It’s starting to feel like spring, or what this Minnesota transplant refers to as “outside time.” With so much natural recreation to offer, it’s no surprise that Minnesota has a strong culture of conservation that goes back decades. Earth Day isn’t until April 22, but on this week’s program, Down the Conservation Trail, we’re getting a head start.
Welcome back to U of M Radio on Your Historic Dial! The podcast has returned in time for Women’s History Month. The KUOM archive is full of interviews, lectures, and stories featuring dynamic, history-making women. Today, we will focus on a program featuring Minnesota Legislature Representative Helen McMillan, on the state of women’s rights in 1971.
The University of Minnesota Archives is celebrating Women's History Month with a series of social media posts on Twitter. The University of Minnesota has been...
Hedley Donovan is the subject of this installment of "From the Archivist." Donovan, University of Minnesota alumnus, '34, was a prominent and successful journalist. While attending the University, Donovan was editorial chairman of the student newspaper, the Minnesota Daily. His journalism career spanned four decades, beginning as a reporter with the Washington Post and ending as Editor-in-Chief for Time Inc., where he oversaw Time, Fortune, Money, Life, Sports Illustrated, and People magazines.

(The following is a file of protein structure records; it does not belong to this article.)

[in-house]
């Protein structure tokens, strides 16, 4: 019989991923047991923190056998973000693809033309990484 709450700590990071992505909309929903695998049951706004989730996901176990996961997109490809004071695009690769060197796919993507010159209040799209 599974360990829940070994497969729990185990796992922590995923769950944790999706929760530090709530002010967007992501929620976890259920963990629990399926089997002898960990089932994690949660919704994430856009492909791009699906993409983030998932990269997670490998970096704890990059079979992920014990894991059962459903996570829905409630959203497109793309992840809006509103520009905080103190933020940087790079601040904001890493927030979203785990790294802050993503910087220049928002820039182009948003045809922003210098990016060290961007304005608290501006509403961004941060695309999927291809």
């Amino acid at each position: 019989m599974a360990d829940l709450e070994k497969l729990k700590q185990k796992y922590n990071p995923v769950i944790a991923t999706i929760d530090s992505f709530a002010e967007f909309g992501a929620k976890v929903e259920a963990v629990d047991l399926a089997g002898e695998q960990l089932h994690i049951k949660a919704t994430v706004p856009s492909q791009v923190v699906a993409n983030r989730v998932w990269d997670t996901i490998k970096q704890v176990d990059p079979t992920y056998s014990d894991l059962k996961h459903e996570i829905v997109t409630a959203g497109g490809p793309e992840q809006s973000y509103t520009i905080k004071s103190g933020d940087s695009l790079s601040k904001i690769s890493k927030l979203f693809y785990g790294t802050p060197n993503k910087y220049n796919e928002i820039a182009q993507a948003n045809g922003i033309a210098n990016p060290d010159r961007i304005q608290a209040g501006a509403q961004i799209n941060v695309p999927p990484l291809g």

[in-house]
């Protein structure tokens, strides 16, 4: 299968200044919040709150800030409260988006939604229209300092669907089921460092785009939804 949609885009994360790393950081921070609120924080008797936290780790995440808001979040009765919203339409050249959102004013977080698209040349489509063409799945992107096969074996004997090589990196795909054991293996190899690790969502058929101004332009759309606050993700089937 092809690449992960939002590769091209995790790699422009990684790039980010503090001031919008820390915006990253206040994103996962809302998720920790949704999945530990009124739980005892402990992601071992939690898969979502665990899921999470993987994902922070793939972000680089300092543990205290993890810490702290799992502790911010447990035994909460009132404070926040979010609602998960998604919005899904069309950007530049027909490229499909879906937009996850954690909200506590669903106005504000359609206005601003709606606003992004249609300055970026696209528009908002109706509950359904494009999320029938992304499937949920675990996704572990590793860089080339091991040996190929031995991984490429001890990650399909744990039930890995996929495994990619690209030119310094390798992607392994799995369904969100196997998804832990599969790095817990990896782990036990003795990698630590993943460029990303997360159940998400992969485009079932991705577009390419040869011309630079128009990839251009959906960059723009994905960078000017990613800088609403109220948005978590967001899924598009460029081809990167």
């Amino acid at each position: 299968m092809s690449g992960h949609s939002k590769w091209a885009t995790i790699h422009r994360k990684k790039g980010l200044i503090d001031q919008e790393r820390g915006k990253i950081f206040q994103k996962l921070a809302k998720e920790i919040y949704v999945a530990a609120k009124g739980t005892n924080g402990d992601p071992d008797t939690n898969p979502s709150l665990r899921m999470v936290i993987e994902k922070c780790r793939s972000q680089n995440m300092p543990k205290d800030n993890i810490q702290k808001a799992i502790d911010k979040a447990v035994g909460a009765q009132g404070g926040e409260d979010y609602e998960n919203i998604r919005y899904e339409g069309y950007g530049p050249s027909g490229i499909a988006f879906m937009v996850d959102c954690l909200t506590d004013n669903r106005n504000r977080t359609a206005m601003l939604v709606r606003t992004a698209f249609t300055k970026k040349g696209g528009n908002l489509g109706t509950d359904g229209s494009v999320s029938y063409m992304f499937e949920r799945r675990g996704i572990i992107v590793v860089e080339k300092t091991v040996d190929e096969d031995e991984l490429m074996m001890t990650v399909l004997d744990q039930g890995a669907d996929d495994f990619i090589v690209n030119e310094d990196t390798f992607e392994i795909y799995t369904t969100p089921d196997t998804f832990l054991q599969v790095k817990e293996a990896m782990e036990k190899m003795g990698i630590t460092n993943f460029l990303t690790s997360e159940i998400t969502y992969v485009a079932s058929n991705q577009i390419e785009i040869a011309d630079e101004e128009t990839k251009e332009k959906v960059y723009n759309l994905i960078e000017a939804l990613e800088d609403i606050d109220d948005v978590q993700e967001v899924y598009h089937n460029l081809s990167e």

To start the new year, this month we are focusing on the Minnesota School of the Air programming. Our episode today — from from Old Tales and New — achieved a national award for Education by Radio and for its timeless lesson. Betty T. Girling wrote the stories as well as a few adaptations heard on this program for approximately 38 of the 41 years this program aired, 1938 until 1979. This particular episode
In this episode of "U of M Radio On Your Historic Dial," we feature an episode from 1979 of the discussion program, Minnesota Issues. The host for the show, Arthur Naftalin, introduces the pessimistic atmosphere of the country but finds that the younger generation still has hope looking ahead to the 1980s.
Wednesday marks 75 years since the attack on Pearl Harbor in Hawaii — an event familiar to anyone who has had a U.S. History class. But today our podcast focuses on the events on the homefront following the Battle of Pearl Harbor. Specifically, we will listen in on a discussion from 1946 on the discriminatory removal and, then, resettlement of persons of Japanese ancestry with Frank M. Rarig, Lauren Stiefel, and Reverend Daisuke Kitagawa.
University Archives continues the theme of Native American Heritage on our podcast this week, wrapping up November with a bit of documentary from 67 years ago. This KUOM-produced program "Tales of Minnesota" covered the Sioux Treaty of 1851 and the frustrations that lead to the Dakota War, or the Sioux Uprising, of 1862.
November is Native American Heritage Month so for our second episode of the new podcast, U of M Radio on Your Historic Dial, we have selected an interview from the 1970s with Ada Deer, American Indian and Civil Rights Activist.